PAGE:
Ordered Universe goes west

 

Macrobian map
A Macrobian map of the inhabitable world (source: cartographic-images.net)

Robert Grosseteste, following the most authoritative texts at his disposal, was convinced that the only land mass of the earth that was actually inhabitable was the part we would now say is bounded by the Atlantic on the west side, and by the Saharan desert to the south. Some representatives of the Ordered Universe group are about to put that view to the test, boldly boarding transatlantic flights to seek out parts of the world not even mentioned by Macrobius, Ovid, and Ptolemy. All in the interest of science, of course. Giles Gasper and Sig Sønnesyn will join forces with other medievalists from Durham University, both permanent staff and PhD students, to renew bonds of friendship and scholarship with North American colleagues and their guests from around the world. In three weeks’ time, our intrepid travellers will place their trust in the ability of massive aluminium tubes to defy gravity and traverse the territory of Oceanus, to touch down in Toronto.  In Toronto we will participate in a one-day seminar organised by Nicholas Everett of the History Department and Centre for Medieval Studies at University of Toronto. The programme will include speakers from Toronto, Paris, and Durham, and will provide us with a great opportunity to discuss our research in a compact and friendly setting. We are deeply grateful to Dr. Everett for organising this seminar, and we are greatly looking forward to it.

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After the Toronto part of the programme has been concluded, we will pile into a hired car in true and trusted Durham medievalist fashion for the trek to the annual International Congress on Medieval Studies at Western Michigan University in Kalamazoo. Here, Giles and Sig will join forces with our valued transatlantic Ordered Universe member Kathy Bader to stage a session on the Scientific Works of Robert Grosseteste. Our papers will in the main deal with the educational and scientific background and context of Robert’s works. Giles will investigate the relationship between scientific exploration and the liberal arts in Robert’s thought, while Kathy will discuss Robert’s mathematics in relation to the Severn Valley mathematical school prominent in the 12th century. Sig will look at the notions of experience and experiment in Robert’s thought, and the roots of these notions in twelfth-century thinking. While Grosseteste is justly lauded for his ground-breaking thought and writing, this session thus provides a glimpse of the milieu from which Grosseteste drew his intellectual sustenance and formation, and which provided him with a framework within which to formulate his own wide-ranging ideas.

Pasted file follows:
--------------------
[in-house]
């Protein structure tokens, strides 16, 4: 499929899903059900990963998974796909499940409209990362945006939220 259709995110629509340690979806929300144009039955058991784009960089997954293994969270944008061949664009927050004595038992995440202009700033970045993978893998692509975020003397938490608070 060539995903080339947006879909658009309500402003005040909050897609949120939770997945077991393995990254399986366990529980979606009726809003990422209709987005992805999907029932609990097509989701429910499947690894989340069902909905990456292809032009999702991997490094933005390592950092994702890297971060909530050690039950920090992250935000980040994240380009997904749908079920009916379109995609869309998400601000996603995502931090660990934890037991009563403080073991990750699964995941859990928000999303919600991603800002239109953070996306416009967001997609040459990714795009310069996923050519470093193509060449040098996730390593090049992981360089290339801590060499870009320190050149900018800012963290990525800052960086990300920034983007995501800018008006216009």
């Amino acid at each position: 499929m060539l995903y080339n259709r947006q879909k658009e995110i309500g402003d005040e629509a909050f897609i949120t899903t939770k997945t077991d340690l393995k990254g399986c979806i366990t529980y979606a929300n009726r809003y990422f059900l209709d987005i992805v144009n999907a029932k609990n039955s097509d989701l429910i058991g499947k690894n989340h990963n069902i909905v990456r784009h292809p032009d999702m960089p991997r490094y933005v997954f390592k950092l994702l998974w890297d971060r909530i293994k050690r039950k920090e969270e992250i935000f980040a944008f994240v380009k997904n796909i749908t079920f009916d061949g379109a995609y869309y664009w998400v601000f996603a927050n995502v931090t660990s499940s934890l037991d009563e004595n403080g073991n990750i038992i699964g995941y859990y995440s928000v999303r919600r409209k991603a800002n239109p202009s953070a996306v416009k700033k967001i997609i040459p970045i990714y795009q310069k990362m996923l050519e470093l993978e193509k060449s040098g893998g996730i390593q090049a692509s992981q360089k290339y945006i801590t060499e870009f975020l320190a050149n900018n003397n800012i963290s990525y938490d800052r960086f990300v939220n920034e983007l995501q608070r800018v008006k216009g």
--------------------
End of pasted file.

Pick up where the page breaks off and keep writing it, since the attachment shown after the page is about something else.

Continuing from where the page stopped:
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Kathy Bader

Please come and say hello if you happen to be present at the Congress!

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